Miners have to verify "blocks" of transactions, which are then added to the blockchain. The blockchain is a public chain with a distributed ledger. This ledger has to be updated with every transaction that is being performed on the blockchain and it is the job of the miners to verify new transactions, add blocks of verified transactions to the chain and thereby keep the chain up to date.
Miners perform the important task of adding verified transactions in blocks of 1 MB to the chain thereby keeping the distributed ledger up to date at all times.
Several miners will be performing the same transaction verifications, similar to multiple miners searching for gold. So, while performing the work of verifying transactions is a required step to mining a bitcoin, since multiple miners are performing the same work, not all of them will receive the reward in the form of bitcoin. Which miner will successfully mine the bitcoin will depend on Step 2.
Step 2: Submit proof of the work done
The second step to mining a bitcoin is to submit proof that you have performed the work required to mine the bitcoin. Hence it is said that bitcoin uses the proof of work algorithm to verify transactions.
Satoshi Nakamoto has designed it such that the miners have to solve a numerical problem as proof of the work performed in step 1. You can think of this as something similar to the captcha challenge that is used to determine if the user is human.
In addition to performing the work of performing the work, miners solve a numerical problem and the first miner to solve the problem will receive the bitcoin as reward.
The numerical problem that miners are required to solve is to guess a 64-digit hexadecimal number. Since there are trillions of options to guess a 64-digit number, miners will require powerful computers that can do the guessing. Also, as multiple miners are trying to get the reward, the computers guessing the number will also need to do so quickly. Hashrate is the computational power of the computer equipment used in the mining process.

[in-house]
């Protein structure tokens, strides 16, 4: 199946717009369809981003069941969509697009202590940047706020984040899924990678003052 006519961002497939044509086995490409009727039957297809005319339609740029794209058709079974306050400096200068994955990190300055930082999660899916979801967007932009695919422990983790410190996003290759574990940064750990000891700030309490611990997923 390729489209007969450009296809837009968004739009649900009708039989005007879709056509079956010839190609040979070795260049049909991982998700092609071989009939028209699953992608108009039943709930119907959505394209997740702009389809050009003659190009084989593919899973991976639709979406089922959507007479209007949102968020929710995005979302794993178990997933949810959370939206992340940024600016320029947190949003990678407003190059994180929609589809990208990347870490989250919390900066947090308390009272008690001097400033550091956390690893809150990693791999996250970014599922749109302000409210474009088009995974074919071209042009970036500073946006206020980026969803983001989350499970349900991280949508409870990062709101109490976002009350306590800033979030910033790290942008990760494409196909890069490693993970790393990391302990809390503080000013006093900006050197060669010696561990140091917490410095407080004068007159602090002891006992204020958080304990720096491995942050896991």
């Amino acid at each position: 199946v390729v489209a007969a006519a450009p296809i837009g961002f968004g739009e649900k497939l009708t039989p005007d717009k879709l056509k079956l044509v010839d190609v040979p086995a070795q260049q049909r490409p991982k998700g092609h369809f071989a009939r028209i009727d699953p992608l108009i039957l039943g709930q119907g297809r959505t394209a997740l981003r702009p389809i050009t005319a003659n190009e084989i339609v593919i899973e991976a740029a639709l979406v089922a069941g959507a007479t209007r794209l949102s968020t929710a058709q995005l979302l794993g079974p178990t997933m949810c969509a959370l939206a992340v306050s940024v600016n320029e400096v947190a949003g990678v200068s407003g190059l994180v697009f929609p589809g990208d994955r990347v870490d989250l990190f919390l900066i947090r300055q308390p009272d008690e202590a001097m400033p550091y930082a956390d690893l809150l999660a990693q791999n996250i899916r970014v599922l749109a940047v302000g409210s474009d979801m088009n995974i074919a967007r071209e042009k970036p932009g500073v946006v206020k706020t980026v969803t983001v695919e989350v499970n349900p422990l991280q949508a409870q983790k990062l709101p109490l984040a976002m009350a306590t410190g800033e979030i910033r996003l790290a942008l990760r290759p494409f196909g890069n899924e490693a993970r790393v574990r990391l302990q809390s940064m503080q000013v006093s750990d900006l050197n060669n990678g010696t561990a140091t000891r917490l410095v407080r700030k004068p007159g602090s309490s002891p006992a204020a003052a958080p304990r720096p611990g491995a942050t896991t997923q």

A miner who successfully verifies a block of transactions and is the first to solve the numerical problem by guessing the hexadecimal number will be eligible for the mining reward, also known as the block reward.
Satoshi Nakamoto has designed it such that the block reward is reduced by half after every halving event (every 4 years)
- 2009 - The initial reward at the beginning was 50 bitcoins
- 2012 - The reward was reduced to 25 bitcoins
- 2016 - The reward was reduced to 12.5 bitcoins
- 2020 - The reward was reduced to 6.25 bitcoins
Bitcoin mining has become progressively difficult and as of 2020, it requires 72 Terawatts of computing power to mine a bitcoin in 10 minutes.
Given the complexity of computing hardware required to mine a bitcoin, it is no longer feasible for individuals to mine bitcoins. Severals companies have set up bitcoin mining facilities and bitcoin mining is currently a profitable business for these companies. Some of the most successful bitcoin mining companies are RIOT Blockchain, Marathon Patent Group, Hive Blockchain Technologies and Canaan.
Bitcoin Mining FAQ
1. Is Bitcoin Mining legal?
Bitcoin mining is a perfectly legal activity in most parts of the world including the USA. Countries like Algeria, Egypt and Morocco.
2. What are mining pools?
As the computing power need to mine bitcoin increases, thereby increase the cost to mine coins, the miners tend to pool their resources and create mining pools that can collectively mine bitcoins.
3. How many bitcoins are mined in a day?
On an average 144 blocks are mined per day. As of 2021, the mining reward per block is 6.25, so, a total of 900 bitcoins are mined per day.